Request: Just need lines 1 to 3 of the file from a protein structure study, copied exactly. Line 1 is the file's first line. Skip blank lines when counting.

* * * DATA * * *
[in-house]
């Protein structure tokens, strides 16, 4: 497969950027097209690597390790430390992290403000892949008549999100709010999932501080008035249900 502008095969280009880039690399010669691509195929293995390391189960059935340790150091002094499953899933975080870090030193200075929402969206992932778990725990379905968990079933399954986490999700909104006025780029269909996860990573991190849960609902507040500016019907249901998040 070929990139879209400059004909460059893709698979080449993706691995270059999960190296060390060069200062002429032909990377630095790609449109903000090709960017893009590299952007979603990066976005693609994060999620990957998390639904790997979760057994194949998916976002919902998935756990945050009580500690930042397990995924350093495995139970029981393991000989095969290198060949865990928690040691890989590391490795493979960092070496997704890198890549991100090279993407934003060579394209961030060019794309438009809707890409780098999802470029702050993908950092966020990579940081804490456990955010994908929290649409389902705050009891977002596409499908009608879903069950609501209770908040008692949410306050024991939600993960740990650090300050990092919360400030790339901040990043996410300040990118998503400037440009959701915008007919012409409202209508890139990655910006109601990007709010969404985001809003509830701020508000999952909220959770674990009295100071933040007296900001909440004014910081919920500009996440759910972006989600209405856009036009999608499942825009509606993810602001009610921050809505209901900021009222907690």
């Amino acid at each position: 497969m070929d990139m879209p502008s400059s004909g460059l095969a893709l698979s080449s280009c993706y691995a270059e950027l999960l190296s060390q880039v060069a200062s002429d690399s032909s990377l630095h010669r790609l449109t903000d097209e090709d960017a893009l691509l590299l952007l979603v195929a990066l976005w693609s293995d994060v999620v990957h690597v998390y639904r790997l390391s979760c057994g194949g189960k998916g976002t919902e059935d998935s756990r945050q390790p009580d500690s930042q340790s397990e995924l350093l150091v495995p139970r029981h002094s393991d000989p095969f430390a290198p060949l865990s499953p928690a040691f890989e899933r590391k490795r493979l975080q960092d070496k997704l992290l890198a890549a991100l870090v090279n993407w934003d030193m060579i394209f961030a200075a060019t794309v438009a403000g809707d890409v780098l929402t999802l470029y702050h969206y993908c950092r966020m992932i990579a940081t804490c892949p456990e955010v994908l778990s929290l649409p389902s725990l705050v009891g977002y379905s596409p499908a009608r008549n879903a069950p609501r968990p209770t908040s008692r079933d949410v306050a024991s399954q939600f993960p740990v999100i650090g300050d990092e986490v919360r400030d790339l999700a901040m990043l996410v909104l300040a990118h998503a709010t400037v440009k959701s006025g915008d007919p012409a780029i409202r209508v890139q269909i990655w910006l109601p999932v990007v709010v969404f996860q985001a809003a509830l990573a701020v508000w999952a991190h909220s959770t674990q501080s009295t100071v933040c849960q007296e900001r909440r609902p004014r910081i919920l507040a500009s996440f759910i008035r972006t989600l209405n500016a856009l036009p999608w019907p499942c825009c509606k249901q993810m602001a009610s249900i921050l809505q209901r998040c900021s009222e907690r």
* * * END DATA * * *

[in-house]
């Protein structure tokens, strides 16, 4: 497969950027097209690597390790430390992290403000892949008549999100709010999932501080008035249900 502008095969280009880039690399010669691509195929293995390391189960059935340790150091002094499953899933975080870090030193200075929402969206992932778990725990379905968990079933399954986490999700909104006025780029269909996860990573991190849960609902507040500016019907249901998040 070929990139879209400059004909460059893709698979080449993706691995270059999960190296060390060069200062002429032909990377630095790609449109903000090709960017893009590299952007979603990066976005693609994060999620990957998390639904790997979760057994194949998916976002919902998935756990945050009580500690930042397990995924350093495995139970029981393991000989095969290198060949865990928690040691890989590391490795493979960092070496997704890198890549991100090279993407934003060579394209961030060019794309438009809707890409780098999802470029702050993908950092966020990579940081804490456990955010994908929290649409389902705050009891977002596409499908009608879903069950609501209770908040008692949410306050024991939600993960740990650090300050990092919360400030790339901040990043996410300040990118998503400037440009959701915008007919012409409202209508890139990655910006109601990007709010969404985001809003509830701020508000999952909220959770674990009295100071933040007296900001909440004014910081919920500009996440759910972006989600209405856009036009999608499942825009509606993810602001009610921050809505209901900021009222907690």
């Amino acid at each position: 497969m070929d990139m879209p502008s400059s004909g460059l095969a893709l698979s080449s280009c993706y691995a270059e950027l999960l190296s060390q880039v060069a200062s002429d690399s032909s990377l630095h010669r790609l449109t903000d097209e090709d960017a893009l691509l590299l952007l979603v195929a990066l976005w693609s293995d994060v999620v990957h690597v998390y639904r790997l390391s979760c057994g194949g189960k998916g976002t919902e059935d998935s756990r945050q390790p009580d500690s930042q340790s397990e995924l350093l150091v495995p139970r029981h002094s393991d000989p095969f430390a290198p060949l865990s499953p928690a040691f890989e899933r590391k490795r493979l975080q960092d070496k997704l992290l890198a890549a991100l870090v090279n993407w934003d030193m060579i394209f961030a200075a060019t794309v438009a403000g809707d890409v780098l929402t999802l470029y702050h969206y993908c950092r966020m992932i990579a940081t804490c892949p456990e955010v994908l778990s929290l649409p389902s725990l705050v009891g977002y379905s596409p499908a009608r008549n879903a069950p609501r968990p209770t908040s008692r079933d949410v306050a024991s399954q939600f993960p740990v999100i650090g300050d990092e986490v919360r400030d790339l999700a901040m990043l996410v909104l300040a990118h998503a709010t400037v440009k959701s006025g915008d007919p012409a780029i409202r209508v890139q269909i990655w910006l109601p999932v990007v709010v969404f996860q985001a809003a509830l990573a701020v508000w999952a991190h909220s959770t674990q501080s009295t100071v933040c849960q007296e900001r909440r609902p004014r910081i919920l507040a500009s996440f759910i008035r972006t989600l209405n500016a856009l036009p999608w019907p499942c825009c509606k249901q993810m602001a009610s249900i921050l809505q209901r998040c900021s009222e907690r």